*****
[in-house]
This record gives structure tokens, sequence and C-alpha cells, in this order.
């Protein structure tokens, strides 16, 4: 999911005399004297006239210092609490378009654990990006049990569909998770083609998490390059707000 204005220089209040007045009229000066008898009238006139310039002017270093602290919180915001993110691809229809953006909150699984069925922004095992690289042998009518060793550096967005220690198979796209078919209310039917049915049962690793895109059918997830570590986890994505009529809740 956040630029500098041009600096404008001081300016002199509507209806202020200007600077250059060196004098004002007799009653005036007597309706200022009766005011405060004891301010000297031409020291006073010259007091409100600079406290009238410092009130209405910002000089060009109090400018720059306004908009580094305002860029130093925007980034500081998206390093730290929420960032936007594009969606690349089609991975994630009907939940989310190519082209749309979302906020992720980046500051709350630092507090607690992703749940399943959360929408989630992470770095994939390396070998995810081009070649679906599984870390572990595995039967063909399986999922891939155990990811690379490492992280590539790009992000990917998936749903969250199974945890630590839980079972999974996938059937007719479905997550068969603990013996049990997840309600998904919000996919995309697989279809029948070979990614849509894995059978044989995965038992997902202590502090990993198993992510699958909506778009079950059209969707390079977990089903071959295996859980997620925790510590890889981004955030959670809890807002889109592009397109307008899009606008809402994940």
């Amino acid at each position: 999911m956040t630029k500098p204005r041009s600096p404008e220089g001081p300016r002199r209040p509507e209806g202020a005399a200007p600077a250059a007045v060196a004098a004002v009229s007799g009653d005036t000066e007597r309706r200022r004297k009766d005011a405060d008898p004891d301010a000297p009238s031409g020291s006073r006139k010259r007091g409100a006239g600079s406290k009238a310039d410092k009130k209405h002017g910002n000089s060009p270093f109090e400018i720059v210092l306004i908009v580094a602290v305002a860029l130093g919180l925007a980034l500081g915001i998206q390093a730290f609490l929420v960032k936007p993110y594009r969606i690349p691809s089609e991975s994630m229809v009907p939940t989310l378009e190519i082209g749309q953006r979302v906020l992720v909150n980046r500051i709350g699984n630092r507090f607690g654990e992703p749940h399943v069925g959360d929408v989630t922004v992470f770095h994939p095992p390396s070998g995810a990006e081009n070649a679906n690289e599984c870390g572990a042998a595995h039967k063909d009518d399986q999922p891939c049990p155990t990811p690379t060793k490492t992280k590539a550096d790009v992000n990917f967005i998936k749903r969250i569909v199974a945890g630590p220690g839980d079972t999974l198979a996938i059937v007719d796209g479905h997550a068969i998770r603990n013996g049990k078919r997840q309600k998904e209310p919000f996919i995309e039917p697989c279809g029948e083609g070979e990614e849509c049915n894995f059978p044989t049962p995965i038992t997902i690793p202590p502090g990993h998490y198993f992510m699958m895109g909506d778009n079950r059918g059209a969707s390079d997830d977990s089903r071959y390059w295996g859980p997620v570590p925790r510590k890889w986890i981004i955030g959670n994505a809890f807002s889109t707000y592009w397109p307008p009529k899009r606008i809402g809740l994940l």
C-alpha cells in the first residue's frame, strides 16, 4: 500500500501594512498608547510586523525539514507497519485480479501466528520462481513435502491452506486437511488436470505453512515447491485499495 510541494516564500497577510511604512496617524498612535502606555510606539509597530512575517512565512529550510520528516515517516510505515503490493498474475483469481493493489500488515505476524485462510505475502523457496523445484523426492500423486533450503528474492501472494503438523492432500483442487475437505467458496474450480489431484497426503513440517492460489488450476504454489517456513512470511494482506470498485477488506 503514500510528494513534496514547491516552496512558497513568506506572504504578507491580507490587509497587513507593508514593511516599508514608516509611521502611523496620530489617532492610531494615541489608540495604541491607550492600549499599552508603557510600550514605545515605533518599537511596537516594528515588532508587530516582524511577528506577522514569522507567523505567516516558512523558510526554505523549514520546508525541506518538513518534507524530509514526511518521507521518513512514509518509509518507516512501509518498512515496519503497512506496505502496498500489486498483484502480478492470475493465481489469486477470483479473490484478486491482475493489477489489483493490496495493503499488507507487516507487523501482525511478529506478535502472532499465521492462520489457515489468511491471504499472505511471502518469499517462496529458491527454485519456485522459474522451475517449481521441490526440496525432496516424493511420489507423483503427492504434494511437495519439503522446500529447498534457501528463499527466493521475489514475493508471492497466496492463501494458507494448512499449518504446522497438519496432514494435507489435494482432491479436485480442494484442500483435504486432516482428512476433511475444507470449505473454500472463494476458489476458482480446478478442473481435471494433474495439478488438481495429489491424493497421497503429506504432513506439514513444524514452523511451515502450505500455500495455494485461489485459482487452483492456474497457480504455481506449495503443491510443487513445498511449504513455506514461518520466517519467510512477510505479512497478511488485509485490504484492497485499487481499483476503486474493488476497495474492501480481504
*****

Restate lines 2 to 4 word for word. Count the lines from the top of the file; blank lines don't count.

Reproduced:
This record gives structure tokens, sequence and C-alpha cells, in this order.
């Protein structure tokens, strides 16, 4: 999911005399004297006239210092609490378009654990990006049990569909998770083609998490390059707000 204005220089209040007045009229000066008898009238006139310039002017270093602290919180915001993110691809229809953006909150699984069925922004095992690289042998009518060793550096967005220690198979796209078919209310039917049915049962690793895109059918997830570590986890994505009529809740 956040630029500098041009600096404008001081300016002199509507209806202020200007600077250059060196004098004002007799009653005036007597309706200022009766005011405060004891301010000297031409020291006073010259007091409100600079406290009238410092009130209405910002000089060009109090400018720059306004908009580094305002860029130093925007980034500081998206390093730290929420960032936007594009969606690349089609991975994630009907939940989310190519082209749309979302906020992720980046500051709350630092507090607690992703749940399943959360929408989630992470770095994939390396070998995810081009070649679906599984870390572990595995039967063909399986999922891939155990990811690379490492992280590539790009992000990917998936749903969250199974945890630590839980079972999974996938059937007719479905997550068969603990013996049990997840309600998904919000996919995309697989279809029948070979990614849509894995059978044989995965038992997902202590502090990993198993992510699958909506778009079950059209969707390079977990089903071959295996859980997620925790510590890889981004955030959670809890807002889109592009397109307008899009606008809402994940």
């Amino acid at each position: 999911m956040t630029k500098p204005r041009s600096p404008e220089g001081p300016r002199r209040p509507e209806g202020a005399a200007p600077a250059a007045v060196a004098a004002v009229s007799g009653d005036t000066e007597r309706r200022r004297k009766d005011a405060d008898p004891d301010a000297p009238s031409g020291s006073r006139k010259r007091g409100a006239g600079s406290k009238a310039d410092k009130k209405h002017g910002n000089s060009p270093f109090e400018i720059v210092l306004i908009v580094a602290v305002a860029l130093g919180l925007a980034l500081g915001i998206q390093a730290f609490l929420v960032k936007p993110y594009r969606i690349p691809s089609e991975s994630m229809v009907p939940t989310l378009e190519i082209g749309q953006r979302v906020l992720v909150n980046r500051i709350g699984n630092r507090f607690g654990e992703p749940h399943v069925g959360d929408v989630t922004v992470f770095h994939p095992p390396s070998g995810a990006e081009n070649a679906n690289e599984c870390g572990a042998a595995h039967k063909d009518d399986q999922p891939c049990p155990t990811p690379t060793k490492t992280k590539a550096d790009v992000n990917f967005i998936k749903r969250i569909v199974a945890g630590p220690g839980d079972t999974l198979a996938i059937v007719d796209g479905h997550a068969i998770r603990n013996g049990k078919r997840q309600k998904e209310p919000f996919i995309e039917p697989c279809g029948e083609g070979e990614e849509c049915n894995f059978p044989t049962p995965i038992t997902i690793p202590p502090g990993h998490y198993f992510m699958m895109g909506d778009n079950r059918g059209a969707s390079d997830d977990s089903r071959y390059w295996g859980p997620v570590p925790r510590k890889w986890i981004i955030g959670n994505a809890f807002s889109t707000y592009w397109p307008p009529k899009r606008i809402g809740l994940l």